Bringing your furry friend in once or twice a year for a scheduled examination can help monitor their health and prevent serious issues from developing. Here, our vets in Westport talk about the importance of annual dog and cat wellness exams and what to expect during your pet's routine checkup.
The Importance of Annual Dog & Cat Wellness Exams
You should book this routine physical exam with your veterinarian once or twice a year, even when your pet appears to be perfectly healthy. These wellness checkups help your pet achieve and maintain their ideal health.
By bringing your healthy animal to routinely visit your veterinarian, you are giving your vet the chance to assess your pet's general health and well-being, test your pet for illness and disease, and assess them for conditions that respond best to treatments in their earliest stages.
During the checkup, your vet has two goals: to prevent health conditions from developing where possible and to spot early symptoms of diseases so that they can be treated before they develop into more serious problems.
How often should you schedule a routine dog or cat checkup?
Your pet's medical history and age will influence how frequently your vet will advise you to bring your pet in for a visit.
If your cat, dog, or other animal has a history of illness but is currently healthy, we recommend booking an appointment at your vet's twice each year or more to ensure your pet stays as healthy as possible. Your vet can examine your pet and tell you how often they should come in for a physical exam.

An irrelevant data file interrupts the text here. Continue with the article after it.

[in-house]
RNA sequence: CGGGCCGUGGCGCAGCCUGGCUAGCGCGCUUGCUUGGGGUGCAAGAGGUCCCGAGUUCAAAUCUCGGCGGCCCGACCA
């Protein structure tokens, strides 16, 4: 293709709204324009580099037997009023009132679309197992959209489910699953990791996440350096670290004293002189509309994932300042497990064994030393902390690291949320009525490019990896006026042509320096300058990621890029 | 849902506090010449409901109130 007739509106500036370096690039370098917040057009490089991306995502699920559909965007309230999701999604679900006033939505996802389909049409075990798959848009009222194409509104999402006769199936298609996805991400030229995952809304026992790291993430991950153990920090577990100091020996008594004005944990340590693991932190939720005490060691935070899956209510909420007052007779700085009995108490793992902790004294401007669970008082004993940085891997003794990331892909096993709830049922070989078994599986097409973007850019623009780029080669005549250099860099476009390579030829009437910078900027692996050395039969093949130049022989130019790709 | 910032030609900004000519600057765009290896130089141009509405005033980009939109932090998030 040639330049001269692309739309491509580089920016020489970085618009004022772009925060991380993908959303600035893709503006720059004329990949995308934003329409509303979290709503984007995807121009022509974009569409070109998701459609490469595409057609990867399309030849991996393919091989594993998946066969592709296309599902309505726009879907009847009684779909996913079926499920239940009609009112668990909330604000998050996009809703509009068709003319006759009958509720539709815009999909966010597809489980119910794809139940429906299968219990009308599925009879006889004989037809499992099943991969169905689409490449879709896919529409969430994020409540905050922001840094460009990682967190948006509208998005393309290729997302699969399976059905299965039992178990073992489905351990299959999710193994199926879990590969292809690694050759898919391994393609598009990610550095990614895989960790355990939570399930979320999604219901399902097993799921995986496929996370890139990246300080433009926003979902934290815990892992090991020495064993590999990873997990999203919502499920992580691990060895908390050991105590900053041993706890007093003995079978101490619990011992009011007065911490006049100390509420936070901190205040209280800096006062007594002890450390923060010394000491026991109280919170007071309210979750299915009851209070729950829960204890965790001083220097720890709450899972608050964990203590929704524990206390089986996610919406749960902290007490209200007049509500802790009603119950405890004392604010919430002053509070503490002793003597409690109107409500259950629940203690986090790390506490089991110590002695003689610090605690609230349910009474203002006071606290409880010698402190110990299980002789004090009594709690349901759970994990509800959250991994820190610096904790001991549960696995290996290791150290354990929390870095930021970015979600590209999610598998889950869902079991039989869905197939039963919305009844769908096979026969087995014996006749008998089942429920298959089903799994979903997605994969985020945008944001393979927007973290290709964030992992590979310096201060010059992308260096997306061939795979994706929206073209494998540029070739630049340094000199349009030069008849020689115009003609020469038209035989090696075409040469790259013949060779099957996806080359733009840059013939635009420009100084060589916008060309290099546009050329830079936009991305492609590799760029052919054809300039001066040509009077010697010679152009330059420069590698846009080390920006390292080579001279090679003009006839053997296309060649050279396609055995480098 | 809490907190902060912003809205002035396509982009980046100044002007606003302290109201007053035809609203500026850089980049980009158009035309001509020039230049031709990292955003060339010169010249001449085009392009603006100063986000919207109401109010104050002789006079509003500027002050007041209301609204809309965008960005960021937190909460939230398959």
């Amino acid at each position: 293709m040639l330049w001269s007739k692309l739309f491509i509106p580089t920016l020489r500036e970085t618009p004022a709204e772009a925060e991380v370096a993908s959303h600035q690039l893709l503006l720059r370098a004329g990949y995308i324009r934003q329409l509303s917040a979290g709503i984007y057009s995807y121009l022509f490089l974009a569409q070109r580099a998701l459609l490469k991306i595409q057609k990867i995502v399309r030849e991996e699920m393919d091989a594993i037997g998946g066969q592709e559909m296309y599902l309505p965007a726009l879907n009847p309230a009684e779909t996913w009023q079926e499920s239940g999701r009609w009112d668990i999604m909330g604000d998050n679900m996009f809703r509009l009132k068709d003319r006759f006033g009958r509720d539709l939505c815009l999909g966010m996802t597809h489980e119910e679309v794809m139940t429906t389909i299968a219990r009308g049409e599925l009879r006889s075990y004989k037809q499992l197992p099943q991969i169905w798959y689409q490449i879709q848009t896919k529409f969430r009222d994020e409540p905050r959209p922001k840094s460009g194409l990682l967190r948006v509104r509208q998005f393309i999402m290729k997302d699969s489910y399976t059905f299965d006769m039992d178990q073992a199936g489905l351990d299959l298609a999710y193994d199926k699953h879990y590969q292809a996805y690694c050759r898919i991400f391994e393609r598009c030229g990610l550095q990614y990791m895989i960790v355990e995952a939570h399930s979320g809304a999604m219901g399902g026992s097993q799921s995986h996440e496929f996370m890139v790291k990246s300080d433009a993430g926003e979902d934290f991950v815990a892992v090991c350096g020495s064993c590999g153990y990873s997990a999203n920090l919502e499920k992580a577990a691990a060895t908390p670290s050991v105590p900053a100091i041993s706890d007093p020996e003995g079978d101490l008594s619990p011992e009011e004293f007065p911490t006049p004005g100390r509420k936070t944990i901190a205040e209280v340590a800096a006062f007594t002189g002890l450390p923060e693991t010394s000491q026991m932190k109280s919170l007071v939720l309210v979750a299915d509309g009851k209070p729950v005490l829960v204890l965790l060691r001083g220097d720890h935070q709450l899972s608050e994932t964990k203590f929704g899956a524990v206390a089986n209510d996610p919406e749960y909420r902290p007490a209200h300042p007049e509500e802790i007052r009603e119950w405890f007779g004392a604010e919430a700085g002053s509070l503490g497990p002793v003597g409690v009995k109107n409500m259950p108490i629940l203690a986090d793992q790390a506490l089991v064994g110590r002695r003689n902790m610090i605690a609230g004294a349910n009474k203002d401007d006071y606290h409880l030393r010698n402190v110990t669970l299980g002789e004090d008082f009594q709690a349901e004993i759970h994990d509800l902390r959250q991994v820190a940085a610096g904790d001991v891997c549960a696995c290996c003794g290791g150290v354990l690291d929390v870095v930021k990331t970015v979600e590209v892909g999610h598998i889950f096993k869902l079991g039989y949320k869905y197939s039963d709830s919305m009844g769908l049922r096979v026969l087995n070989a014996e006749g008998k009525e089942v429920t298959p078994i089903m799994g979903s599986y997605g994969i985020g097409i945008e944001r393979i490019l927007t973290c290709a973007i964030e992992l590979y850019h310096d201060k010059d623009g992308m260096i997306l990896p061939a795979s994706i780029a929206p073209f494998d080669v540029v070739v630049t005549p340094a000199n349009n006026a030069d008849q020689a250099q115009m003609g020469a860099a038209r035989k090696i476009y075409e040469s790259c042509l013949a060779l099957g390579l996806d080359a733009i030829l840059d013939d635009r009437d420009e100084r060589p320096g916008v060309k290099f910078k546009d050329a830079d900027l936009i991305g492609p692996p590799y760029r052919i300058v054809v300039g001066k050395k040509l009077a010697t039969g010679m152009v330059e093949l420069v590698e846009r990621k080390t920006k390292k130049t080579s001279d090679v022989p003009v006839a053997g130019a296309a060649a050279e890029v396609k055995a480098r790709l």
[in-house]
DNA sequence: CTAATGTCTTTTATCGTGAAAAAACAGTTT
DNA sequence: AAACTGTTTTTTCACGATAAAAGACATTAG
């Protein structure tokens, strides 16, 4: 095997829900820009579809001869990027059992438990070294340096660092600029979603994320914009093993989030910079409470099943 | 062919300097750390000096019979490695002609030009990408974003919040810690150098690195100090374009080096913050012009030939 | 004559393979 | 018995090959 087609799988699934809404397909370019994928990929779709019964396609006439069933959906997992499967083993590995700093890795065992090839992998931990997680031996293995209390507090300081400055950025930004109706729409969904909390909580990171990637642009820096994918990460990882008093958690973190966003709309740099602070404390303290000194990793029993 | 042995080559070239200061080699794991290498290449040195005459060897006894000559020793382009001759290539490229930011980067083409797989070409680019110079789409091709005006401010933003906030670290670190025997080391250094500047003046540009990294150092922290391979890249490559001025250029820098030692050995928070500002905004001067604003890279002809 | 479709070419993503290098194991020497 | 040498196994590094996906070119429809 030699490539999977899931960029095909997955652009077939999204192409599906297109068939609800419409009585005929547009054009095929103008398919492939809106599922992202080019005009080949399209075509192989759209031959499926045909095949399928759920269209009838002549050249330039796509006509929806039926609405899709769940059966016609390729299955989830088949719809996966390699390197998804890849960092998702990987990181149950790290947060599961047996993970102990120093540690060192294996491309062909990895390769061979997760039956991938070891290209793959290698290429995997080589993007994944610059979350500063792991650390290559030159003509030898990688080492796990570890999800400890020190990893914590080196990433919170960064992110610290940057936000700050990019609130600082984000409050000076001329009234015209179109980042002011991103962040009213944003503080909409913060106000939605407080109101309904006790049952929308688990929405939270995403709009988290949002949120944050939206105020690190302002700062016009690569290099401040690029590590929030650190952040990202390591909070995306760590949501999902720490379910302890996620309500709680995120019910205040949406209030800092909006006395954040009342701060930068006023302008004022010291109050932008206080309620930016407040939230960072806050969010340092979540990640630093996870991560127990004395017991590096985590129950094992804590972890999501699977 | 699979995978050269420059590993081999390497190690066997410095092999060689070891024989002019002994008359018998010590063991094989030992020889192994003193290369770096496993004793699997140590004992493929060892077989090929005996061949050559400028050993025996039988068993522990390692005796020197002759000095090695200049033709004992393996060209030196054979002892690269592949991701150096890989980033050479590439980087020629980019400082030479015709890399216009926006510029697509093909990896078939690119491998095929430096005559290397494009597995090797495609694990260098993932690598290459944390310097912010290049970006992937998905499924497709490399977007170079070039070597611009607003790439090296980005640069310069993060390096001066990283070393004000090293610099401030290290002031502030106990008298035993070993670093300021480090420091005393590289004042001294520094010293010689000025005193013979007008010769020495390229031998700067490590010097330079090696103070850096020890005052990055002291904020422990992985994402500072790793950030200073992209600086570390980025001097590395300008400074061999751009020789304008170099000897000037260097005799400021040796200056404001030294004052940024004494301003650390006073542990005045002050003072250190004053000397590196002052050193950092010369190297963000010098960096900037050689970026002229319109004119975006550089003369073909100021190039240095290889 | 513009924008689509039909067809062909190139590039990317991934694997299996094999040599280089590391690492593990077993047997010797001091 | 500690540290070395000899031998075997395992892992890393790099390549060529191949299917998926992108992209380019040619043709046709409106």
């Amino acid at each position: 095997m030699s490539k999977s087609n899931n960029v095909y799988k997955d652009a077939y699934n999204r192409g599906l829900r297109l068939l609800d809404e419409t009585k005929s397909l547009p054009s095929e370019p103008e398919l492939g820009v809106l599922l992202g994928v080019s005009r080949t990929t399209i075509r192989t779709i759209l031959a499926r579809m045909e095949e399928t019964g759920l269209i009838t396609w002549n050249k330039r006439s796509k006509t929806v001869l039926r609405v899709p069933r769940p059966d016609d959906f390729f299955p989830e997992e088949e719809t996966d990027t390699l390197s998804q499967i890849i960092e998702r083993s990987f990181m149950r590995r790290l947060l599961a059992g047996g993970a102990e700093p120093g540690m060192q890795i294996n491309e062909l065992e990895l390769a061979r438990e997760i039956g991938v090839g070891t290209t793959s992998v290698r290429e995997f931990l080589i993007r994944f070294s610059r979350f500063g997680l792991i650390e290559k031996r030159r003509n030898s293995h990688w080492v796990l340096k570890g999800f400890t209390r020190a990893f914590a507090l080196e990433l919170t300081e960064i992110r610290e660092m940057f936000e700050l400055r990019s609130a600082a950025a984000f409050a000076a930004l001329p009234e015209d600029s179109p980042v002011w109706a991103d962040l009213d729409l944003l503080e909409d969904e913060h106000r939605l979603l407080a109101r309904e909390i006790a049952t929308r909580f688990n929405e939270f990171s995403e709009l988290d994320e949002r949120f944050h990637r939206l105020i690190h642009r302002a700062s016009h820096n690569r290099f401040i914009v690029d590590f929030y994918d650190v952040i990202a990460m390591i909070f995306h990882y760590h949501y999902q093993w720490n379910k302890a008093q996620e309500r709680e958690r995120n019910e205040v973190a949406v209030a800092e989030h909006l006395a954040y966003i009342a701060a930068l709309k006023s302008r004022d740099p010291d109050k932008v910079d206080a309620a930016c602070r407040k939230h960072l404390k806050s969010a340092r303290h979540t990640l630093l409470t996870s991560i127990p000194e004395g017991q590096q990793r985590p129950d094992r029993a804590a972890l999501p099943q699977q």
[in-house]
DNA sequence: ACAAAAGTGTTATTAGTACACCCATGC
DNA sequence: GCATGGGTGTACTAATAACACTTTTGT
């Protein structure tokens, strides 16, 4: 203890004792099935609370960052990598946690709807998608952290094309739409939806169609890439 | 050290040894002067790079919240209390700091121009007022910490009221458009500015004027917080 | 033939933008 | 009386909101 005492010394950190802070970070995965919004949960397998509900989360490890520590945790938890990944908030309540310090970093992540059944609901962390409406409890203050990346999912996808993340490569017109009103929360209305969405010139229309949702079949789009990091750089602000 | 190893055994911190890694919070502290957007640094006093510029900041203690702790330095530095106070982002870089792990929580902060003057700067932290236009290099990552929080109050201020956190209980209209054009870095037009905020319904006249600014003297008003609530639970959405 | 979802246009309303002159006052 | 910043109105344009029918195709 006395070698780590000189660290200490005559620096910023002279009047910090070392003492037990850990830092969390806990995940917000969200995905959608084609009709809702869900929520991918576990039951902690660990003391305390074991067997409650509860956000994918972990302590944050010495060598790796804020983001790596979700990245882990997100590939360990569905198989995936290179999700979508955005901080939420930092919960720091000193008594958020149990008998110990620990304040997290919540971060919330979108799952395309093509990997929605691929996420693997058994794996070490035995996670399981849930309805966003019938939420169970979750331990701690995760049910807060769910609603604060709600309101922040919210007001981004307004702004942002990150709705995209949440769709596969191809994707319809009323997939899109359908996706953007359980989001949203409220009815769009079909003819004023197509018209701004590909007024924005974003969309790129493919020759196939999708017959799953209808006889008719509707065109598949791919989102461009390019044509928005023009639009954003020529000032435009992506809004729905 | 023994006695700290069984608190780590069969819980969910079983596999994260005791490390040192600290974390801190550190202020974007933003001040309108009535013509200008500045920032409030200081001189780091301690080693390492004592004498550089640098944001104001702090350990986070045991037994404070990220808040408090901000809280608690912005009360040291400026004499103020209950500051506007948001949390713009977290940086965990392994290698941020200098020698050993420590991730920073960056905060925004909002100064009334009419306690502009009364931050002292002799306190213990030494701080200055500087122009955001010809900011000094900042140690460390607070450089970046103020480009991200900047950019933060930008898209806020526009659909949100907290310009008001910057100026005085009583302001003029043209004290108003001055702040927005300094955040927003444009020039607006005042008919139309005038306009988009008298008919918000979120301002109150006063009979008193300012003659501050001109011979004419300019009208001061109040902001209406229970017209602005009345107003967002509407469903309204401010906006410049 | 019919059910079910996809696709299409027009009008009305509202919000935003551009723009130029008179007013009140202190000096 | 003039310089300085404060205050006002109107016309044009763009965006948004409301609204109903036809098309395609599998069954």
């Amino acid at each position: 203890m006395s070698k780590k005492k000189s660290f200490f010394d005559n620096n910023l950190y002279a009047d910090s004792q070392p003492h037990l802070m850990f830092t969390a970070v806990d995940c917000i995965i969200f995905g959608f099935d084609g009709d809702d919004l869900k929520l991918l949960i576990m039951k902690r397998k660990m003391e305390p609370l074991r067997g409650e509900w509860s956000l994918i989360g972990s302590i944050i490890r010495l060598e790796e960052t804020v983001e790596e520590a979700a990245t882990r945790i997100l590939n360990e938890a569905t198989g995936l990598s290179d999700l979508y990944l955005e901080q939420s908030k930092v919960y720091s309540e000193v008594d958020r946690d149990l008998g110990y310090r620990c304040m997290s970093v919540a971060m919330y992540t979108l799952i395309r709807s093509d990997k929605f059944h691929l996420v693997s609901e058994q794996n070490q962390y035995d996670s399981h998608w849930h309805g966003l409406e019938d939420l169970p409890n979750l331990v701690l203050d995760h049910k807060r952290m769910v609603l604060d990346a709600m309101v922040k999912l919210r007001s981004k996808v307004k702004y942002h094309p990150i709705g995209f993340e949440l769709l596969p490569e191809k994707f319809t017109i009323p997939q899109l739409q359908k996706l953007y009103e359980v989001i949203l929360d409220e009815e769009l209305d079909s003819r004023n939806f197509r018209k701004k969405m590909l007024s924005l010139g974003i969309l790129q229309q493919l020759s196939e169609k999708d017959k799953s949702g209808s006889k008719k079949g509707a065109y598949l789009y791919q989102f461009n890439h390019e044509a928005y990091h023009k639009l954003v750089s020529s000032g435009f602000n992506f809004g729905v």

Since puppies' and kittens' immune systems are still developing, young pets may be especially susceptible to illnesses that adult pets can easily overcome. Because of this, your vet may recommend that you book and monthly checkup for your puppy or kitten during their first few months.
Typically, an adult dog or cat with no history of illness should see us for a vet checkup every year. That said, some pets such as senior dogs and cats, in addition to giant breed dogs, face an increased risk of many conditions and should see a veterinarian more often to monitor for early signs of illness. In these cases, it's a good idea to bring your pet in for twice-yearly cat or dog checkups.
How to Prepare for Your Pet's Routine Checkup
There is some information that can be helpful to your vet during the exam, especially if this is your pet's first visit. Here are some notes that can be helpful for your vet during the visit:
- Tick bites
- Eating and drinking habits
- Toilet habits
- Current medications (names and doses)
- Recent travel history
- Past medical records, including vaccine history
- Food (what kind do they eat)
You may also want to bring a favorite blanket or toys for comfort. While dogs should be on a leash, cats should be in a carrier.
What happens during a dog or cat routine checkup?
At each annual wellness exam, your vet will review any new medical concerns and your pet's previous medical history. You can ask any questions that you have during this time. They will also inquire about your pet's diet, exercise routine, bowel movements, urination schedule, and any other relevant aspects of their life or general behavior.